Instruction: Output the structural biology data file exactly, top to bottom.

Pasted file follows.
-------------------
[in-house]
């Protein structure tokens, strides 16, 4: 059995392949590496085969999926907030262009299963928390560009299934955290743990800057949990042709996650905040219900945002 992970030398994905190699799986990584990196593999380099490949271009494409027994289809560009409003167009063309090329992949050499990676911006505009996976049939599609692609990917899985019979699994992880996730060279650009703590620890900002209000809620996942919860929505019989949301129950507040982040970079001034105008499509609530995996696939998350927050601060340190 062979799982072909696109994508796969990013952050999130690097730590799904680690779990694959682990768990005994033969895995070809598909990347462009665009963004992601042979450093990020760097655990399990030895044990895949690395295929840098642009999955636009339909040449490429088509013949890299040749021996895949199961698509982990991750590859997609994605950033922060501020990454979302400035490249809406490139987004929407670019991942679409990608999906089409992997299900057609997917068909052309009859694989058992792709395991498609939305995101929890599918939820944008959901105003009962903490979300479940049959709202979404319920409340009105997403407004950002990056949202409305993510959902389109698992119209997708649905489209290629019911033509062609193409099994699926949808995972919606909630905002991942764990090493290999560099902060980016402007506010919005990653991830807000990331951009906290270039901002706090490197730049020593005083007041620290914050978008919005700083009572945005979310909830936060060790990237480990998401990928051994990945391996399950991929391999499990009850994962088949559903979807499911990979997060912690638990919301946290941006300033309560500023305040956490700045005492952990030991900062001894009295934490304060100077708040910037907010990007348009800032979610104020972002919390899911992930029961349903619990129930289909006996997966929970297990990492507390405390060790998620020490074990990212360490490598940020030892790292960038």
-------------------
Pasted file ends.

[in-house]
């Protein structure tokens, strides 16, 4: 059995392949590496085969999926907030262009299963928390560009299934955290743990800057949990042709996650905040219900945002 992970030398994905190699799986990584990196593999380099490949271009494409027994289809560009409003167009063309090329992949050499990676911006505009996976049939599609692609990917899985019979699994992880996730060279650009703590620890900002209000809620996942919860929505019989949301129950507040982040970079001034105008499509609530995996696939998350927050601060340190 062979799982072909696109994508796969990013952050999130690097730590799904680690779990694959682990768990005994033969895995070809598909990347462009665009963004992601042979450093990020760097655990399990030895044990895949690395295929840098642009999955636009339909040449490429088509013949890299040749021996895949199961698509982990991750590859997609994605950033922060501020990454979302400035490249809406490139987004929407670019991942679409990608999906089409992997299900057609997917068909052309009859694989058992792709395991498609939305995101929890599918939820944008959901105003009962903490979300479940049959709202979404319920409340009105997403407004950002990056949202409305993510959902389109698992119209997708649905489209290629019911033509062609193409099994699926949808995972919606909630905002991942764990090493290999560099902060980016402007506010919005990653991830807000990331951009906290270039901002706090490197730049020593005083007041620290914050978008919005700083009572945005979310909830936060060790990237480990998401990928051994990945391996399950991929391999499990009850994962088949559903979807499911990979997060912690638990919301946290941006300033309560500023305040956490700045005492952990030991900062001894009295934490304060100077708040910037907010990007348009800032979610104020972002919390899911992930029961349903619990129930289909006996997966929970297990990492507390405390060790998620020490074990990212360490490598940020030892790292960038």